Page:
Former Mahoning Co. Treasurer’s employee indicted on theft in office charges

Kyheem Underwood is charged with theft in office, theft, receiving stolen property and forgery

Kyheem Underwood. Former Mahoning County Treasurer's Office Employee.


YOUNGSTOWN, Ohio (WYTV) – A former season employee of the Mahoning County Treasurer’s Office has been indicted on 15 new charges related to theft in office.

In January, Kyheem Underwood was charged with theft in office and forgery after investigators said he took several tax checks and tried to cash them.

The arrest warrant for the 19-year-old isn’t his only problem. He’s now been indicted for a third time for stealing and then cashing checks from the Mahoning County Treasurer, something he was first caught doing last October.

In March, Treasurer Dan Yemma said Underwood was caught right away and prosecuted, saying it was the first time since he took office in 2011 that an employee was caught stealing.

“This young man…maintained that that was a one-time and now we find out there were more, so he’s in some serious trouble,” Yemma said.

Underwood is now charged with three counts each of theft in office, theft, receiving stolen property and six counts of forgery.

He was hired as a temporary employee to help with opening the mail during tax season last summer. Sheriff’s Deputies say Underwood was helping himself to property tax checks and money orders, something that took a while to be discovered.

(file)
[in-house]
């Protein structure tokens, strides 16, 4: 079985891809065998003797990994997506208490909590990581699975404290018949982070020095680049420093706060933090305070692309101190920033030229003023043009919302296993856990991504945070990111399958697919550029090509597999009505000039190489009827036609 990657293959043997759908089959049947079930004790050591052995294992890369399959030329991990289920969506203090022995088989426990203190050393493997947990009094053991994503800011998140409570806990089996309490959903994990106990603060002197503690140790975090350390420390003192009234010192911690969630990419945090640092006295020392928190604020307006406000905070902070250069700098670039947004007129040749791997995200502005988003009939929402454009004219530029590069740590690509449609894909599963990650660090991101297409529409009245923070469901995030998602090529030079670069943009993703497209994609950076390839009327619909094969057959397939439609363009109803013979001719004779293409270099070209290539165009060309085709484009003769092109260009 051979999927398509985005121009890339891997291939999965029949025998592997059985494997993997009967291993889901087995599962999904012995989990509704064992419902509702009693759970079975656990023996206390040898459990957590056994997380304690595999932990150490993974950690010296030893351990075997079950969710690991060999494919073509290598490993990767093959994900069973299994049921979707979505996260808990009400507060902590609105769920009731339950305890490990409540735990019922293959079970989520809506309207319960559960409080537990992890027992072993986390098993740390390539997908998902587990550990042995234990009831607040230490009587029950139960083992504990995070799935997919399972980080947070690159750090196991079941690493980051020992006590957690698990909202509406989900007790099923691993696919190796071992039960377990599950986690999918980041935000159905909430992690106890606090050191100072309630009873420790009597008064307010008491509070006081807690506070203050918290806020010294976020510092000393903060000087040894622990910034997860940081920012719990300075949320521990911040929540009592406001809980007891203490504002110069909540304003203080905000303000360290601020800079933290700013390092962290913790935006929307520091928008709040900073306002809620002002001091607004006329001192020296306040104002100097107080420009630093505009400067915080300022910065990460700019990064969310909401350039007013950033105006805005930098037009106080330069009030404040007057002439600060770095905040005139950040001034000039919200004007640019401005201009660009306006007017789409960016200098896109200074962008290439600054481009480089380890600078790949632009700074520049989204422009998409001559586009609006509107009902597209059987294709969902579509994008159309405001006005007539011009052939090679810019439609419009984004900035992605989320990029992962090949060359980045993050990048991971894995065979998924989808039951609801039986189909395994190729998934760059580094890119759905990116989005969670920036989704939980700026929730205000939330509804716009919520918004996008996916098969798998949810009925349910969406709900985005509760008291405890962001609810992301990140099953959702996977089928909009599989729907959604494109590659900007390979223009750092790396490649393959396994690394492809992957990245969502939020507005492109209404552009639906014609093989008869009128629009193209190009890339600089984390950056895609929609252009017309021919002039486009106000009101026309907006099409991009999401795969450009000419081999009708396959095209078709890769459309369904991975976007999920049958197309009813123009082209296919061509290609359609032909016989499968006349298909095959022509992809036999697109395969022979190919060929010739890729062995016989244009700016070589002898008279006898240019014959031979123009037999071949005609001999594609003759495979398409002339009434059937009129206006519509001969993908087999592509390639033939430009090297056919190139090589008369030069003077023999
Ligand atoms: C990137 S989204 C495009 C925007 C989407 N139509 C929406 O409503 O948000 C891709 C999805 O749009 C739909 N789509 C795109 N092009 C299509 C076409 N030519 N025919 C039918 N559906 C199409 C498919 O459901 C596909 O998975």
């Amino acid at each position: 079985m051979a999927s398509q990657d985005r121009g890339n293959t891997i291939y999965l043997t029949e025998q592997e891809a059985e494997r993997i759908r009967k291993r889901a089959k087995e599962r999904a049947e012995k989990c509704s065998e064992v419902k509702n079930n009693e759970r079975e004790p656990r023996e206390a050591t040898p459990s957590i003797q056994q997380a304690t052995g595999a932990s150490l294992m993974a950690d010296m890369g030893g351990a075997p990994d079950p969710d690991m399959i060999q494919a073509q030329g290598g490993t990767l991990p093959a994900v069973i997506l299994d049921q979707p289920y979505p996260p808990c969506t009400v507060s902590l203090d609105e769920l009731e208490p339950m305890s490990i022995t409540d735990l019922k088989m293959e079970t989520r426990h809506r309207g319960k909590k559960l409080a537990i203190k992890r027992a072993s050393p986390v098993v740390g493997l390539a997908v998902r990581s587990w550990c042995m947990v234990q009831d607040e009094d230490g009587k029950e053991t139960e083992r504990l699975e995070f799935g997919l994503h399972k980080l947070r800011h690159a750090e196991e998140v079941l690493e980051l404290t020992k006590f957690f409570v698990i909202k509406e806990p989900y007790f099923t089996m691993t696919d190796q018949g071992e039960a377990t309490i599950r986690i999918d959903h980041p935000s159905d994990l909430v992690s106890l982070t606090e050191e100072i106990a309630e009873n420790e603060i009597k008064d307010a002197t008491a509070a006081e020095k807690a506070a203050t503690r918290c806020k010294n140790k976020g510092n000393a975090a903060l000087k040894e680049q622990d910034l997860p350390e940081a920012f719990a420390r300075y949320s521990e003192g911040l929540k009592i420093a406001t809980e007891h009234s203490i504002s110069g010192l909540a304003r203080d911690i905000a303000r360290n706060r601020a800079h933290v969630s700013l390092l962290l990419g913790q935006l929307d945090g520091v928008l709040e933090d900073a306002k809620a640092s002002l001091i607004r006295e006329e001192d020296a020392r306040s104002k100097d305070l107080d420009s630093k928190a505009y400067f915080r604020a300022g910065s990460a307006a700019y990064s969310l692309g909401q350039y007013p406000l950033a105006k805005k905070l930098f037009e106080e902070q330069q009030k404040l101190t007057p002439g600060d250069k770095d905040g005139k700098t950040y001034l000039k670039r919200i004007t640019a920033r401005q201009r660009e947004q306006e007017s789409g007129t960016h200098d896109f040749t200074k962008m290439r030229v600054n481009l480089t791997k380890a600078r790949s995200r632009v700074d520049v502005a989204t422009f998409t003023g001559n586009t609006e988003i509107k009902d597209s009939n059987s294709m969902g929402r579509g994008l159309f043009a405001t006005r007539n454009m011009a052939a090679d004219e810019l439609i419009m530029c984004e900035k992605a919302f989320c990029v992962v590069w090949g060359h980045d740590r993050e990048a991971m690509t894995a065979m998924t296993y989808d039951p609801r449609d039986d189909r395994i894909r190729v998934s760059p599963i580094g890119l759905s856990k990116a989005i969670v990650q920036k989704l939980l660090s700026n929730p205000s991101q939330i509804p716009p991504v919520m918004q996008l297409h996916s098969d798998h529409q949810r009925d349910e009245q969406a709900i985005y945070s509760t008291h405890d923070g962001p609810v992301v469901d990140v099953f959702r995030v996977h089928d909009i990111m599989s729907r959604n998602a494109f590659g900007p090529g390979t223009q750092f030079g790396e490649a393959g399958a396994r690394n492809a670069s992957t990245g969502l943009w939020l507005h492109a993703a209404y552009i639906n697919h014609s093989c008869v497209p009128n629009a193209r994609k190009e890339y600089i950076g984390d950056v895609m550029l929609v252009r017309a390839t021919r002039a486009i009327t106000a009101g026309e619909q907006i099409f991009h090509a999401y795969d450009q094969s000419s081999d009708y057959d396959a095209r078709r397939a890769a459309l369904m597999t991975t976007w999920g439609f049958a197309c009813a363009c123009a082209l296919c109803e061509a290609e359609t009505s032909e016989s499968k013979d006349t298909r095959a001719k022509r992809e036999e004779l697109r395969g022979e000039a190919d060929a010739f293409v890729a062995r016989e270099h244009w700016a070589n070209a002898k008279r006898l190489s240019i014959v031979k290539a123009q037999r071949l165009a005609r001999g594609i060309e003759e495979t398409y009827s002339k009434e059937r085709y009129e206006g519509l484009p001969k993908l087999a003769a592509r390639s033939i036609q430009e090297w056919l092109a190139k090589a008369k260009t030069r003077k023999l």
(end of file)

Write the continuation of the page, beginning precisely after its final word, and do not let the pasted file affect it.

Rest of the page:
“He cashed them, alright, around the same time, but you don’t find out about it until the homeowner comes forward and says they’re delinquent, but they paid their taxes,” Major Jeff Allen said.

While detectives can’t say for sure whether or not Underwood took any more checks, it is already becoming an issue for the November election.

“You have temporary employees coming in, they’re dealing with millions of dollars in taxpayer dollars and they need to be checked out before they are working in that office,” said Christine Oliver, who is challenging Yemma for the Treasurer position.

Oliver argues that the office as a whole is not running efficiently. She cites an auditor’s report issued last June claiming that while checks for taxes are coming in, staffing issues cause mail to go unopened for extended periods, some for more than a year.

“Checks that are so stale-dated, banks won’t even honor those checks. That’s a long time to be sitting around uncashed,” she said.

“That would be someone who’s totally unfamiliar with the office,” Yemma said.

He insists that updated equipment has sped up the check-banking process and procedures are now in place to keep a closer eye on those handling the mail.

In the meantime, Underwood, who skipped out on a sentencing hearing earlier this week, is due in court on his new charges next month.

 

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